Exploring Speech Features to Assist PTSD DiagnosisFebruary 2018
Topics: Human Language Technology, Machine Learning, Clinical Medicine, Computing Methodologies
Posttraumatic Stress Disorder, or PTSD, is one of the most common psychiatric disorders affecting our nation’s veterans. You may know someone who came back from the wars in Iraq and Afghanistan with PTSD, but it’s not a new phenomenon. During the two World Wars, doctors often called it “shell shock.” PTSD symptoms include flashbacks, nightmares, avoidance of reminders of traumatic experiences, negative thoughts and moods, trouble concentrating, sleep difficulties, and irritability or anger.
Although reliable and valid diagnostic methods are available today, clinicians can make errors when attempting to identify who meets criteria for the disorder. This is because diagnosis relies exclusively on patient self-report--meaning that diagnostic accuracy is tied to how well patients can report on their symptoms. Intentional or unintentional response biases or misattributions can result in diagnostic errors.
Additionally, the gold standard for rendering a PTSD diagnosis is a structured diagnostic interview that requires administering clinicians to have appropriate training and expertise in PTSD and other mental disorders. These interviews can take anywhere from 40 to 60 minutes. Individuals with limited access to appropriately trained professionals or who may have difficulty fitting a one-hour mental health appointment into their hectic lives may go for some time before being identified as having PTSD. These impediments to proper and accurate diagnosis can lead to delays in receiving proper treatment and other services.
MITRE, in collaboration with Dr. Brian Marx and the Department of Veterans Affairs (VA) National Center for PTSD at VA Boston Healthcare System, is working to develop a new method of diagnosis that may circumvent existing obstacles to accurate and timely diagnosis of those with PTSD. Specifically, MITRE researchers have developed a research prototype system that systematically detects within an individual’s speech both lexical and vocal cues indicative of PTSD symptoms.
Giving Doctors Innovative Patient-Assessment Tools
Dr. Qian Hu, chief scientist for speech technology at MITRE, and her research team have developed a prototype called Mining Audio Cues from PTSD Interviews (MACPI) to help doctors systematically process and analyze PTSD interview recordings for PTSD diagnosis. Dr. Hu emphasizes that the tool does not replace doctors but gives them an objective assessment tool to aid their clinical analysis.
Hu and her team—consisting of researchers and engineers in multiple disciplines—tested and implemented her concept for the MACPI system within MITRE’s independent research and development program. The software-based process uses automatic speech-to-text transcription and algorithms for audio feature extraction to detect PTSD indicative speech features, which can predict the likelihood of PTSD. Dr. Hu’s team uses natural language processing and machine-learning algorithms to automatically detect words and phrases, speech patterns, and audio characteristics that help identify individuals with PTSD. These system-detected markers are then indexed by the software and listed with the timestamps on the recording. This process allows clinicians to analyze the conversation by reviewing the questions and answers while listening to those specific parts of the interview.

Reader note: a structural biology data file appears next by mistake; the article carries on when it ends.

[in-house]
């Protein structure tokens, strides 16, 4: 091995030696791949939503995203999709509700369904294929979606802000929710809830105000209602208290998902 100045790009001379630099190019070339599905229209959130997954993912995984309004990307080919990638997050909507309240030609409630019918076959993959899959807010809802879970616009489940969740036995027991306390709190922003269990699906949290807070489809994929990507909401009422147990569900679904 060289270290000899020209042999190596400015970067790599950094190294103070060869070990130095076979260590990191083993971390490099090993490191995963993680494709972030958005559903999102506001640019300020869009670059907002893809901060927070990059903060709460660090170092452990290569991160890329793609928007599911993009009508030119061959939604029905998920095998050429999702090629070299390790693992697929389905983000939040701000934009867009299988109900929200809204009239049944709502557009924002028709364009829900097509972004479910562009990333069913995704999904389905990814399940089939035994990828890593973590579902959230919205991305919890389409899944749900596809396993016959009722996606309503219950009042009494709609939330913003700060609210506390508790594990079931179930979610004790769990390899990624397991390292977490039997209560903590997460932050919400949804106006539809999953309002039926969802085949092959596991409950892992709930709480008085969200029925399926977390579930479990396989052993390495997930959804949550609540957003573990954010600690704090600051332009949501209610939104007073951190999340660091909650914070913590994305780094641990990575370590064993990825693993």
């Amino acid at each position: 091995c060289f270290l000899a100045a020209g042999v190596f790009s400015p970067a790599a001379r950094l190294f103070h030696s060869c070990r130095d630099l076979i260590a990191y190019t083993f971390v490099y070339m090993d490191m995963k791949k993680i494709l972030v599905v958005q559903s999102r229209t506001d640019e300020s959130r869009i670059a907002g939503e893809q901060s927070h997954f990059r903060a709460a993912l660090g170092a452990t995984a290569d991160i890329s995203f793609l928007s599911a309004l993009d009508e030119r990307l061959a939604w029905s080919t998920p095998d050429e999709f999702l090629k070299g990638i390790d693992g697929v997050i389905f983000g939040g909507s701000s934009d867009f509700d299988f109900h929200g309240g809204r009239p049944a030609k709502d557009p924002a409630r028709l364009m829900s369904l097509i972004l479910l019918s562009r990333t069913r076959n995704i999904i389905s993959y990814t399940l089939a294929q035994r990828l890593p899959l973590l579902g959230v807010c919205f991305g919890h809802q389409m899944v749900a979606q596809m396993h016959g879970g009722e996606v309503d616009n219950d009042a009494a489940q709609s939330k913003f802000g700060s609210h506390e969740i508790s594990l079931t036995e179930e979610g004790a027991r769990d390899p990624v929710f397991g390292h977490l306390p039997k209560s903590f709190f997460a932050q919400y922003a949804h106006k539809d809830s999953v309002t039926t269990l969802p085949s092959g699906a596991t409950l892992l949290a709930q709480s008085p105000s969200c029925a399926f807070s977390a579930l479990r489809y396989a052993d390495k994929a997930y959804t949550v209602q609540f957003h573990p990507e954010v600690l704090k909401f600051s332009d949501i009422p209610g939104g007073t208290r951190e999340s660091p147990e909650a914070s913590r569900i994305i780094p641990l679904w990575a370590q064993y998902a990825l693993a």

MITRE’s researchers collaborated with Dr. Marx and his team, which provided longitudinal data for the project. The data includes more than 1,300 psychiatric assessments with consenting veterans who were previously evaluated for PTSD, as well as interview recordings conducted three times during the study.
How the MACPI System Works
The team’s web-based prototype looks at speech patterns such as pause duration, stops, where they occur, and how long. A PTSD patient may feel anger, fear, guilt, hesitation,and insecurity and those emotions can affect speech rate, pitch, energy and tone.
For instance, PTSD patients might increase their speech rate and energy while describing a battle scene. Or they might not talk about it all or say, “can’t remember.” In response to certain questions, there may be increased silence, false starts, restarts, and self-corrections. In another example: When a soldier talks about his struggle with depression and PTSD, his speech rate slows when he mentions “guilt.”
Efficiency, Consistency, and Accuracy Count
Dr. Hu and her team delivered all components of the MITRE research software to VA Boston for further evaluation. To expand the research’s reach, Dr. Hu has also begun sharing the research findings with the broader medical community, including a presentation at the 2017 Stanford Medicine X Conference.
“Once a patient receives a diagnosis, the process can then assist clinicians to systematically monitor treatment progress,” Dr. Hu says. “That contributes to the long-term care and treatment of PTSD patients. And, with some adaptation, the software can also detect indicators of other mental disorders.
“This capability increases the efficiency, consistency, and accuracy of PTSD diagnosis with repeatable analysis and evidence. It assists clinicians to accurately diagnose PTSD and enable early treatment. Earlier treatment can reduce mental healthcare costs and—most important—save lives.”
Dr. Hu and her team are continuing their research to develop multiple predictive models and enable clinicians to select various types of risk factors with varying weights to provide diagnostic predictions. They are continuing the research collaboration with Dr. Marx and VA Boston to develop a prediction prototype that combines the efforts of humans and machines. MITRE is also interested in transferring this IP to others for the good of the nation and the world. If you are interested, please contact us. The stakes could hardly be higher.
—by David Van Cleave